Saturday, 20 December 2008

The Train Journey and Class of RY

Between 1978 and 1985, I went to University College, a public school located in the heart of Hampstead.

In September 1981, at the age of 14, I began the class of RY. Confusingly, this stood for Remove Yates. This did not denote a pressure group or political campaign of any type, rather the Remove year (public school jargon for Year/Grade 10) of Mr Yates, our form teacher.

There were about 25 boys in the class and in the previous year we had been called EY, which stood for Entry Yates. (Years 11 and 12 were respectively called Upper Remove and Transitus!) One of our first collective discoveries, as RY, was that our charismatic English teacher, Mr Ronnie Landau, had been replaced by a Mrs Mary Read (soon to be nicknamed Hairy Mary).

Mrs Read’s first English essay assignment for the class was to describe a train journey and she gave us a couple of days to complete this task. The results were very interesting and gave an accurate snapshot of the type of class I was in.

The first category of pupils had no imagination at all. They observed the world scientifically and empirically. These pupils literally described their train journey to school. So, for example, their essays would be along the lines of, “... at around 8am I get to Golders Green Station. The train travels for about a minute before entering a tunnel and then after another couple of minutes, we get to Hampstead station...”

The second category of pupils had some imagination but not very much. Their essays described journeys in France, travelling through the countryside or along the coast.

Then, in the next category, you had the pupils, like me, with the strange imagination who had already read too many books. I described being an 8 year old child being rounded up and forced into an extremely crowded cattle truck, alongside my family, with only a tiny crack to peer out of. I detailed how, during the tortously long journey, people died of thirst around me and how screaming guards with machine guns and snarling Alsatian dogs greeted our arrival as we were all bundled off to the gas chambers.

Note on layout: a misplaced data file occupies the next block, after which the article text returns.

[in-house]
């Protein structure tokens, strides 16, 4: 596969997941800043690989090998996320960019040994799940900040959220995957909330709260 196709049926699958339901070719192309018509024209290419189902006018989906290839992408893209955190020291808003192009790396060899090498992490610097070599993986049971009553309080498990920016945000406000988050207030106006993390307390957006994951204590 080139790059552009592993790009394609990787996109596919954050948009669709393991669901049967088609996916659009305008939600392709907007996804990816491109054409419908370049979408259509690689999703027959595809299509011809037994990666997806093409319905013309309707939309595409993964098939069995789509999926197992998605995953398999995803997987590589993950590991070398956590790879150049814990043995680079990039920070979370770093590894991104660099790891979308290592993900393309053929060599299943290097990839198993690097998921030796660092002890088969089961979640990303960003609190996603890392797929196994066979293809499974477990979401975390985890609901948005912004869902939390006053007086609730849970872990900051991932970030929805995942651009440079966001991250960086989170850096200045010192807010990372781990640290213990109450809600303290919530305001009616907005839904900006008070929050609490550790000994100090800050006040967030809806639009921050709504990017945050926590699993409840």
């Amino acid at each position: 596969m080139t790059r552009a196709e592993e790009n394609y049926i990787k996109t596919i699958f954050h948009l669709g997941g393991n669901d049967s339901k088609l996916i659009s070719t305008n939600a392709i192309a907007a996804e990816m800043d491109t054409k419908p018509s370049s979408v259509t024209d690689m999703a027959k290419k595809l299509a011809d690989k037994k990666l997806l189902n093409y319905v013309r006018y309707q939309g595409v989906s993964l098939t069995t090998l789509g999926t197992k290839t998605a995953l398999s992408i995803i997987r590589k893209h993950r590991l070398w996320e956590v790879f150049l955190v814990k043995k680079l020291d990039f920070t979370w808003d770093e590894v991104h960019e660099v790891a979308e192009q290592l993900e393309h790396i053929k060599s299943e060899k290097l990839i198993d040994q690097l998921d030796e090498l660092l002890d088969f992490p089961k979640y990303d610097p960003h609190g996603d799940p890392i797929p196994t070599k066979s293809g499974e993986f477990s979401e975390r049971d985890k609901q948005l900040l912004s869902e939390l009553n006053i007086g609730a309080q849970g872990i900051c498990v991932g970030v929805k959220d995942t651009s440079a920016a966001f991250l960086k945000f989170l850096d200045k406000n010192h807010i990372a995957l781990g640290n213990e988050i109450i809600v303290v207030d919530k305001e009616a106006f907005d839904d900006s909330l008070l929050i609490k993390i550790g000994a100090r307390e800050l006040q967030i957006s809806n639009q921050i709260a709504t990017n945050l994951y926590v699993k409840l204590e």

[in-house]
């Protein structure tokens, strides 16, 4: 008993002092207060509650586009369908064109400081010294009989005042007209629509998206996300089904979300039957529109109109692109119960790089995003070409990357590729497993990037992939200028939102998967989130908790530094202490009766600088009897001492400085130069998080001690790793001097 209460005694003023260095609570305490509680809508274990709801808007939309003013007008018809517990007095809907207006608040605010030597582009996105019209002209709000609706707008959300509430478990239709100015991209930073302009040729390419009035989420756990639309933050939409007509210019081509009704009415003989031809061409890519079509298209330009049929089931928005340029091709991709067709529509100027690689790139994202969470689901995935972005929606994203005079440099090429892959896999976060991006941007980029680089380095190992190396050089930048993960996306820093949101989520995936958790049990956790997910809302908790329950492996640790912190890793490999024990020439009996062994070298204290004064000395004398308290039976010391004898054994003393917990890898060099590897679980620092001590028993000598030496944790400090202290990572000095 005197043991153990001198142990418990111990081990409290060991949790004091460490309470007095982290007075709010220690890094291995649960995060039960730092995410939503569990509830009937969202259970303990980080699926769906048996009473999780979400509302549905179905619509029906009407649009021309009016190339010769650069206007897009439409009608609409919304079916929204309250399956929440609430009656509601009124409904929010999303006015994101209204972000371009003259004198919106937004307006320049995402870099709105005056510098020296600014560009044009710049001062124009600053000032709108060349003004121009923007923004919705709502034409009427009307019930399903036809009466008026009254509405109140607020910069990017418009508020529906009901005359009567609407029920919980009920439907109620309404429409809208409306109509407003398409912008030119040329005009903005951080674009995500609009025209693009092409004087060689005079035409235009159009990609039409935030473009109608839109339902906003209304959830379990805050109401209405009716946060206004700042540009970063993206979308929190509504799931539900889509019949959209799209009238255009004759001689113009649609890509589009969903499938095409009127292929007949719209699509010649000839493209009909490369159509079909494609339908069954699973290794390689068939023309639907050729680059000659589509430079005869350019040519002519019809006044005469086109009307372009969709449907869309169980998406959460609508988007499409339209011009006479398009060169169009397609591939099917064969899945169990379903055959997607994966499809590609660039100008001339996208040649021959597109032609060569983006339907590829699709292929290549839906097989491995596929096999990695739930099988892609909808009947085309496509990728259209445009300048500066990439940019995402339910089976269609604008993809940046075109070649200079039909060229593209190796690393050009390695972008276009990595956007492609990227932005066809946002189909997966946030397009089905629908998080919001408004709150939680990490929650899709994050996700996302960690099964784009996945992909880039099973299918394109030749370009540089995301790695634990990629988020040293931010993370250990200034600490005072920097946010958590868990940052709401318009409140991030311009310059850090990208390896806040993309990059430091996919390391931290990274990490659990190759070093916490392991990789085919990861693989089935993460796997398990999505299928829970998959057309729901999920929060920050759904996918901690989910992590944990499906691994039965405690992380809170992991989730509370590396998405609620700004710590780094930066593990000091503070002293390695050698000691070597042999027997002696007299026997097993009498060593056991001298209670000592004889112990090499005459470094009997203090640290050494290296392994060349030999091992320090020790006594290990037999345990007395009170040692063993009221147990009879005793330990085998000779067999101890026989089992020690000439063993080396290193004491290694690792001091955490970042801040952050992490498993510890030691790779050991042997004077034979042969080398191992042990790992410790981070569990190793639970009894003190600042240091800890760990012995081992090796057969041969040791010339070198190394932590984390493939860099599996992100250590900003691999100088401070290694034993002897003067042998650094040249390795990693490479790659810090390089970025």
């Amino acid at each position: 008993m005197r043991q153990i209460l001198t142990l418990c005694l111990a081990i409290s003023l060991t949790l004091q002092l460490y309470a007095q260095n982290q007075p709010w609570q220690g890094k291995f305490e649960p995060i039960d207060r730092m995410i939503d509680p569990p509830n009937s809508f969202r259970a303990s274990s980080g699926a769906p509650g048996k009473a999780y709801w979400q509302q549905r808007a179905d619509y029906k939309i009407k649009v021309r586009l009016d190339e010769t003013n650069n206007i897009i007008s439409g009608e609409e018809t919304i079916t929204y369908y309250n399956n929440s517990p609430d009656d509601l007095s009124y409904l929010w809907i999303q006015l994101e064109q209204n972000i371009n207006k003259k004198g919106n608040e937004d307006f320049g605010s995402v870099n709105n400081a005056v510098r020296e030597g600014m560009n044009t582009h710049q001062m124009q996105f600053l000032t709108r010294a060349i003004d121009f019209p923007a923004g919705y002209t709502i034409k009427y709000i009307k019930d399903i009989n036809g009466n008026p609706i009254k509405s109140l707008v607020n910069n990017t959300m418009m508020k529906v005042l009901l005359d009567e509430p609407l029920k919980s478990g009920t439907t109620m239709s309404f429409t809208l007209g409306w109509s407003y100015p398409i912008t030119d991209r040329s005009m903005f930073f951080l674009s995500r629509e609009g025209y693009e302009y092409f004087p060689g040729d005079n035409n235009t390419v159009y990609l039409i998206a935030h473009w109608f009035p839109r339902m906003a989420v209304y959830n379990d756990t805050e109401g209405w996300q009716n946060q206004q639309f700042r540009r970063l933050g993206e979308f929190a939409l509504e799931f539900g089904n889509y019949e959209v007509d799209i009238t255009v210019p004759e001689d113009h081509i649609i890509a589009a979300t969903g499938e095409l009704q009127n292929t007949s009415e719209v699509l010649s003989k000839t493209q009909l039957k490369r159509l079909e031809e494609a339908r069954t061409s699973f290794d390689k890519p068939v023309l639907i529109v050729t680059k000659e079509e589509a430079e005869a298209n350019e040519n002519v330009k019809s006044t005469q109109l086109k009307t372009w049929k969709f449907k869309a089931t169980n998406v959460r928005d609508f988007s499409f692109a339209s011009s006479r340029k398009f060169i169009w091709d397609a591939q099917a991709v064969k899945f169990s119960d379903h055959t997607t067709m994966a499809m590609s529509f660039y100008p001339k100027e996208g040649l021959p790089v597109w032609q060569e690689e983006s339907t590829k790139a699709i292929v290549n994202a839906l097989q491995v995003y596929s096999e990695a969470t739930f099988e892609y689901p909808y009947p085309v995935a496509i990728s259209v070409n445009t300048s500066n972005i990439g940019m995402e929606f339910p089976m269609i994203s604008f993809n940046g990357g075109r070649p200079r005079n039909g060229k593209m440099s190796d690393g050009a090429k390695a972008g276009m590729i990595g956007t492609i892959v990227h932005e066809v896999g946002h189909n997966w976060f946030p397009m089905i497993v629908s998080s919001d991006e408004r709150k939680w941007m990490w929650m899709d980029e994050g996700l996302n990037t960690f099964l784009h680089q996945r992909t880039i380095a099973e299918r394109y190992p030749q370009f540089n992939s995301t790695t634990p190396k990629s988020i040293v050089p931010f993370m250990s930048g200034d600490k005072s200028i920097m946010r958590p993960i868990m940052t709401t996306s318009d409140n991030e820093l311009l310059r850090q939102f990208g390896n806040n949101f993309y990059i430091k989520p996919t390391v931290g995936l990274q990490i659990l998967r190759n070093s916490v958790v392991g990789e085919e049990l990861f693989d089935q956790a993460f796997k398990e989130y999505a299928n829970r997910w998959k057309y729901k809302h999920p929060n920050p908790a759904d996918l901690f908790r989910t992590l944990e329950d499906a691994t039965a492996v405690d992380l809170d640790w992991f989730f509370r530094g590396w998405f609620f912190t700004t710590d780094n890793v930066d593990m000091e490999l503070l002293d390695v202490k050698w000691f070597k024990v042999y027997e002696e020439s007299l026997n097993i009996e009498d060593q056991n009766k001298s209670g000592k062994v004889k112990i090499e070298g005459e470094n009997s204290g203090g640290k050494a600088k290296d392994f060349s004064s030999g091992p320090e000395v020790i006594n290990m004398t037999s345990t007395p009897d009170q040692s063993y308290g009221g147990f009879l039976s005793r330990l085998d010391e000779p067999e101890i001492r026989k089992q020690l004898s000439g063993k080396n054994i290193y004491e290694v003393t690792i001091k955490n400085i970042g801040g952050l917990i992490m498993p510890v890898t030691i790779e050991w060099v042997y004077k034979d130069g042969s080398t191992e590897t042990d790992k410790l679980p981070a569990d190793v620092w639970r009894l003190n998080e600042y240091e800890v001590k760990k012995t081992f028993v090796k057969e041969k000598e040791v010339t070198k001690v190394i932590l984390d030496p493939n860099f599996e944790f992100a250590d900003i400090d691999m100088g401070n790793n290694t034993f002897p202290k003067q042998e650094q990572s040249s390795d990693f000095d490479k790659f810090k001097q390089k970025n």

(Incidentally, I got a B for this essay, with the comment: “good, vivid description and use of imagination. Well done!”)

Finally, there was the Jonny Zucker category. This category surprising only contained one pupil, my old friend, Jonny Zucker and was in a league of its own. Zucker wrote about a young man who got onto a train at his usual local stop. As the train journeyed, the man gradually aged and he watched all the main events of history unfold outside the windows. He saw the great world wars, the assassination of Kennedy and so forth. Then the train moved into the future as the man continued to age. He observed the nuclear holocaust and Armageddon caused by the final world war and then the train reached its destination, the burning fires of hell.

Zucker rightfully obtained a straight A for this and Mrs Read admitted she was dazzled by his ability. These days, he is a successful children’s author.

Class RY also produced Adam Lent, Rabbi Gideon Sylvester, Dr James Hyman and Sam Bourne/Jonathan Freedland all published, well respected writers and thinkers.

A Great Idea

What do you do if you are running a newspaper and there is a comparatively quiet day, a tiny lull from the ever plummeting sterling and ever deepening recession? Well, here’s a great idea. Why not create some further bad news? Everyone likes bad news, right? And the country can always do with some more.

But how can you manufacture a bad story, run it on your front page and give everyone a headache in the process? Easy, take some high sounding fool in a suit and ask him to predict that things will actually get much worse. Predictions aren’t lies, exactly; they are a good honest stab at the truth. It doesn’t matter that the so called experts have a terrible track record and couldn’t predict a sandstorm in the desert. If it comes true, the expert can be treated as a quasi-divine sage, if it proves hopelessly amiss, well, most likely everyone will have forgotten the original prediction anyway.

I love it! But who do we use? Well, which area has consistently got their predictions wrong and proved utterly inept at managing risk? Hmm, what with politicians, bankers, economists, and financial regulators, there’s quite a large selection. Yes, it’s a tough one. But let’s go with a very senior banker, preferably one with a tie, waistcoat and glasses so everyone takes him more seriously.

He can spout the usual rubbish about house prices falling between 15% and 30% in the next couple of years. I mean with that margin of error he’s bound to be somewhere within the ball park. Then let’s all get very upset about his prediction and talk about it all the time and forget that, in fact, it’s only a silly forecast from someone who has no more (in fact, probably less) idea than you and me.

Ah, this is fantastic! But who can we use? Who, indeed? Wait, what about that bloke, John Varley, the Chief Executive of Barclays? Ok, Barclays invests much less in property than the other high street banks and so he doesn’t exactly know what he’s talking about. But never mind that. Do you think he’ll do it? Somebody, make the call...